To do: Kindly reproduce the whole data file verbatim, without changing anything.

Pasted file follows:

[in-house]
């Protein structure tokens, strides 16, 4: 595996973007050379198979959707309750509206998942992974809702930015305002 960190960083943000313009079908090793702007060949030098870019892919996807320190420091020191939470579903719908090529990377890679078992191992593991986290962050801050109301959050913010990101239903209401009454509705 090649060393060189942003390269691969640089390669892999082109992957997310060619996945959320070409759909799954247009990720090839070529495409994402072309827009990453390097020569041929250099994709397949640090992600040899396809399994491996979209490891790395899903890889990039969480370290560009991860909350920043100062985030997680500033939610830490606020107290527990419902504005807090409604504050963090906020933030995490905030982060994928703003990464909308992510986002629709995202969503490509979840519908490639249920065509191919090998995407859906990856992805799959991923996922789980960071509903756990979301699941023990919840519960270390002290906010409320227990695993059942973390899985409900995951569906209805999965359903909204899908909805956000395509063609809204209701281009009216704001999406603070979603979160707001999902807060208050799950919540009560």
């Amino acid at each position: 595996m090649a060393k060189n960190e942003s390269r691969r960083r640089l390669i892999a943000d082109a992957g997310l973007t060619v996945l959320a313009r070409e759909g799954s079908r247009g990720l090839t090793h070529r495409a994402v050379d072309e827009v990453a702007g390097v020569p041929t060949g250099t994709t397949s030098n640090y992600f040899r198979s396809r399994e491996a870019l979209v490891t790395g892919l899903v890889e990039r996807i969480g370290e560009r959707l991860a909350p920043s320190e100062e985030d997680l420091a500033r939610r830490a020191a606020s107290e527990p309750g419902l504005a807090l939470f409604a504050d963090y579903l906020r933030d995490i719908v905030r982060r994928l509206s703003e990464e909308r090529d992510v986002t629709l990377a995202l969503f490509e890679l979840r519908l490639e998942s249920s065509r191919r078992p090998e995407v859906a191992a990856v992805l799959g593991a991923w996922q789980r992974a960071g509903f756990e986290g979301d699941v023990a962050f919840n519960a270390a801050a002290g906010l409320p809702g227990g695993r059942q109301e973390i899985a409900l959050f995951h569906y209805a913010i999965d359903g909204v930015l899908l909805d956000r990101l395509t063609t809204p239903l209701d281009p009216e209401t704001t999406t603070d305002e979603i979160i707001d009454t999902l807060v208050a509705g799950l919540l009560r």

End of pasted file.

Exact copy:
[in-house]
């Protein structure tokens, strides 16, 4: 595996973007050379198979959707309750509206998942992974809702930015305002 960190960083943000313009079908090793702007060949030098870019892919996807320190420091020191939470579903719908090529990377890679078992191992593991986290962050801050109301959050913010990101239903209401009454509705 090649060393060189942003390269691969640089390669892999082109992957997310060619996945959320070409759909799954247009990720090839070529495409994402072309827009990453390097020569041929250099994709397949640090992600040899396809399994491996979209490891790395899903890889990039969480370290560009991860909350920043100062985030997680500033939610830490606020107290527990419902504005807090409604504050963090906020933030995490905030982060994928703003990464909308992510986002629709995202969503490509979840519908490639249920065509191919090998995407859906990856992805799959991923996922789980960071509903756990979301699941023990919840519960270390002290906010409320227990695993059942973390899985409900995951569906209805999965359903909204899908909805956000395509063609809204209701281009009216704001999406603070979603979160707001999902807060208050799950919540009560």
């Amino acid at each position: 595996m090649a060393k060189n960190e942003s390269r691969r960083r640089l390669i892999a943000d082109a992957g997310l973007t060619v996945l959320a313009r070409e759909g799954s079908r247009g990720l090839t090793h070529r495409a994402v050379d072309e827009v990453a702007g390097v020569p041929t060949g250099t994709t397949s030098n640090y992600f040899r198979s396809r399994e491996a870019l979209v490891t790395g892919l899903v890889e990039r996807i969480g370290e560009r959707l991860a909350p920043s320190e100062e985030d997680l420091a500033r939610r830490a020191a606020s107290e527990p309750g419902l504005a807090l939470f409604a504050d963090y579903l906020r933030d995490i719908v905030r982060r994928l509206s703003e990464e909308r090529d992510v986002t629709l990377a995202l969503f490509e890679l979840r519908l490639e998942s249920s065509r191919r078992p090998e995407v859906a191992a990856v992805l799959g593991a991923w996922q789980r992974a960071g509903f756990e986290g979301d699941v023990a962050f919840n519960a270390a801050a002290g906010l409320p809702g227990g695993r059942q109301e973390i899985a409900l959050f995951h569906y209805a913010i999965d359903g909204v930015l899908l909805d956000r990101l395509t063609t809204p239903l209701d281009p009216e209401t704001t999406t603070d305002e979603i979160i707001d009454t999902l807060v208050a509705g799950l919540l009560r």